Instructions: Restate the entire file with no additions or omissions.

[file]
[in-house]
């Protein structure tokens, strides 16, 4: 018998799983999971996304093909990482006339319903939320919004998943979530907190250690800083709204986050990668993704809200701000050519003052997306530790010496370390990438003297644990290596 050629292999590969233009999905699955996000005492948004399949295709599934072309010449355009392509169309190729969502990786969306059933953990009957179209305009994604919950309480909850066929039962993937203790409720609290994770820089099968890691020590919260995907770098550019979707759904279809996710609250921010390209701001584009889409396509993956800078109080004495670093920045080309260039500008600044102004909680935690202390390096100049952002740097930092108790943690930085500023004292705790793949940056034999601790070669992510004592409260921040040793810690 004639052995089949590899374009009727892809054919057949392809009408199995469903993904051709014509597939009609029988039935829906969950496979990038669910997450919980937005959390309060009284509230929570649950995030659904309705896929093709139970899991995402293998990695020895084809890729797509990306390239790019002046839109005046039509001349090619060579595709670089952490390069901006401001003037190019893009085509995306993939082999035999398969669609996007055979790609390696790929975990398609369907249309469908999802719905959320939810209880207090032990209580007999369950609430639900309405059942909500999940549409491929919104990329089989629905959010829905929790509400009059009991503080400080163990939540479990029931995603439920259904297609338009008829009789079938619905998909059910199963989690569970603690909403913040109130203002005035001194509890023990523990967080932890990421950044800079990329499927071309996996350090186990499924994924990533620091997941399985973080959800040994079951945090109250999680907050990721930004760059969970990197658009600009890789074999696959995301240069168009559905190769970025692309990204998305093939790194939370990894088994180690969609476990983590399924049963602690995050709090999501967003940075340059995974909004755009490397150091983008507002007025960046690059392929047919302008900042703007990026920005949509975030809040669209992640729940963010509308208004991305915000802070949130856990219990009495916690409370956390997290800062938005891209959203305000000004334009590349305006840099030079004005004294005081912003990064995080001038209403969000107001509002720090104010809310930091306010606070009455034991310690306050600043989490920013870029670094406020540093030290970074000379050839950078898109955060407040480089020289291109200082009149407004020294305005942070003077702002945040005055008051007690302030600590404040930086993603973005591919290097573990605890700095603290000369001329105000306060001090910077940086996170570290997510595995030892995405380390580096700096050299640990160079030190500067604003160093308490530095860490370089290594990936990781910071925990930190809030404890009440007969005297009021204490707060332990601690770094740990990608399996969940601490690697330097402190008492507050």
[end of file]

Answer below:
[in-house]
């Protein structure tokens, strides 16, 4: 018998799983999971996304093909990482006339319903939320919004998943979530907190250690800083709204986050990668993704809200701000050519003052997306530790010496370390990438003297644990290596 050629292999590969233009999905699955996000005492948004399949295709599934072309010449355009392509169309190729969502990786969306059933953990009957179209305009994604919950309480909850066929039962993937203790409720609290994770820089099968890691020590919260995907770098550019979707759904279809996710609250921010390209701001584009889409396509993956800078109080004495670093920045080309260039500008600044102004909680935690202390390096100049952002740097930092108790943690930085500023004292705790793949940056034999601790070669992510004592409260921040040793810690 004639052995089949590899374009009727892809054919057949392809009408199995469903993904051709014509597939009609029988039935829906969950496979990038669910997450919980937005959390309060009284509230929570649950995030659904309705896929093709139970899991995402293998990695020895084809890729797509990306390239790019002046839109005046039509001349090619060579595709670089952490390069901006401001003037190019893009085509995306993939082999035999398969669609996007055979790609390696790929975990398609369907249309469908999802719905959320939810209880207090032990209580007999369950609430639900309405059942909500999940549409491929919104990329089989629905959010829905929790509400009059009991503080400080163990939540479990029931995603439920259904297609338009008829009789079938619905998909059910199963989690569970603690909403913040109130203002005035001194509890023990523990967080932890990421950044800079990329499927071309996996350090186990499924994924990533620091997941399985973080959800040994079951945090109250999680907050990721930004760059969970990197658009600009890789074999696959995301240069168009559905190769970025692309990204998305093939790194939370990894088994180690969609476990983590399924049963602690995050709090999501967003940075340059995974909004755009490397150091983008507002007025960046690059392929047919302008900042703007990026920005949509975030809040669209992640729940963010509308208004991305915000802070949130856990219990009495916690409370956390997290800062938005891209959203305000000004334009590349305006840099030079004005004294005081912003990064995080001038209403969000107001509002720090104010809310930091306010606070009455034991310690306050600043989490920013870029670094406020540093030290970074000379050839950078898109955060407040480089020289291109200082009149407004020294305005942070003077702002945040005055008051007690302030600590404040930086993603973005591919290097573990605890700095603290000369001329105000306060001090910077940086996170570290997510595995030892995405380390580096700096050299640990160079030190500067604003160093308490530095860490370089290594990936990781910071925990930190809030404890009440007969005297009021204490707060332990601690770094740990990608399996969940601490690697330097402190008492507050």